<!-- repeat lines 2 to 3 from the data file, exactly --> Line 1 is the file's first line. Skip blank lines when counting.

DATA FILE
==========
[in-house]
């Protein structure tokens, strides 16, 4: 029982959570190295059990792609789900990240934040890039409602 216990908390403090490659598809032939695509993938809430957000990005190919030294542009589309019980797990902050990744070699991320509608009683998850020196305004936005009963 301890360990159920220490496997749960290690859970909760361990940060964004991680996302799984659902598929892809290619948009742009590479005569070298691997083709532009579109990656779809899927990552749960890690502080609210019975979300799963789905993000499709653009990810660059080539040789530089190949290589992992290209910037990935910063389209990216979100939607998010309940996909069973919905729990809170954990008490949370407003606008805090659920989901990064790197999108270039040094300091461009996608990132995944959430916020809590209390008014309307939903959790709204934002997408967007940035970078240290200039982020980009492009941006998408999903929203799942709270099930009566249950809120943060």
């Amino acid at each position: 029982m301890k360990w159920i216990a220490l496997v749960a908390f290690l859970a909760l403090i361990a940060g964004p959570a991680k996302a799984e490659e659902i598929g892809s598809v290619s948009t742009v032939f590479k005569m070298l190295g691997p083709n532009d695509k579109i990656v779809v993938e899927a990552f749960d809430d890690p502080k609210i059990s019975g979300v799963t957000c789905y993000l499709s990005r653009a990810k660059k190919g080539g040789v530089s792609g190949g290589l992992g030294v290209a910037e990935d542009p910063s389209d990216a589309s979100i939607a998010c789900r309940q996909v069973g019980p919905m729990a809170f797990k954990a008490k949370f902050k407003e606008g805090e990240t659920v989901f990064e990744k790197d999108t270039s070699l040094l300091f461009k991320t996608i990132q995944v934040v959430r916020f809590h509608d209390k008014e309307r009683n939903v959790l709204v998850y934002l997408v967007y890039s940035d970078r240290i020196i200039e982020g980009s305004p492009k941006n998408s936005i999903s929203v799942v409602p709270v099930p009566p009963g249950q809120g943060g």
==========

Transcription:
């Protein structure tokens, strides 16, 4: 029982959570190295059990792609789900990240934040890039409602 216990908390403090490659598809032939695509993938809430957000990005190919030294542009589309019980797990902050990744070699991320509608009683998850020196305004936005009963 301890360990159920220490496997749960290690859970909760361990940060964004991680996302799984659902598929892809290619948009742009590479005569070298691997083709532009579109990656779809899927990552749960890690502080609210019975979300799963789905993000499709653009990810660059080539040789530089190949290589992992290209910037990935910063389209990216979100939607998010309940996909069973919905729990809170954990008490949370407003606008805090659920989901990064790197999108270039040094300091461009996608990132995944959430916020809590209390008014309307939903959790709204934002997408967007940035970078240290200039982020980009492009941006998408999903929203799942709270099930009566249950809120943060």
């Amino acid at each position: 029982m301890k360990w159920i216990a220490l496997v749960a908390f290690l859970a909760l403090i361990a940060g964004p959570a991680k996302a799984e490659e659902i598929g892809s598809v290619s948009t742009v032939f590479k005569m070298l190295g691997p083709n532009d695509k579109i990656v779809v993938e899927a990552f749960d809430d890690p502080k609210i059990s019975g979300v799963t957000c789905y993000l499709s990005r653009a990810k660059k190919g080539g040789v530089s792609g190949g290589l992992g030294v290209a910037e990935d542009p910063s389209d990216a589309s979100i939607a998010c789900r309940q996909v069973g019980p919905m729990a809170f797990k954990a008490k949370f902050k407003e606008g805090e990240t659920v989901f990064e990744k790197d999108t270039s070699l040094l300091f461009k991320t996608i990132q995944v934040v959430r916020f809590h509608d209390k008014e309307r009683n939903v959790l709204v998850y934002l997408v967007y890039s940035d970078r240290i020196i200039e982020g980009s305004p492009k941006n998408s936005i999903s929203v799942v409602p709270v099930p009566p009963g249950q809120g943060g």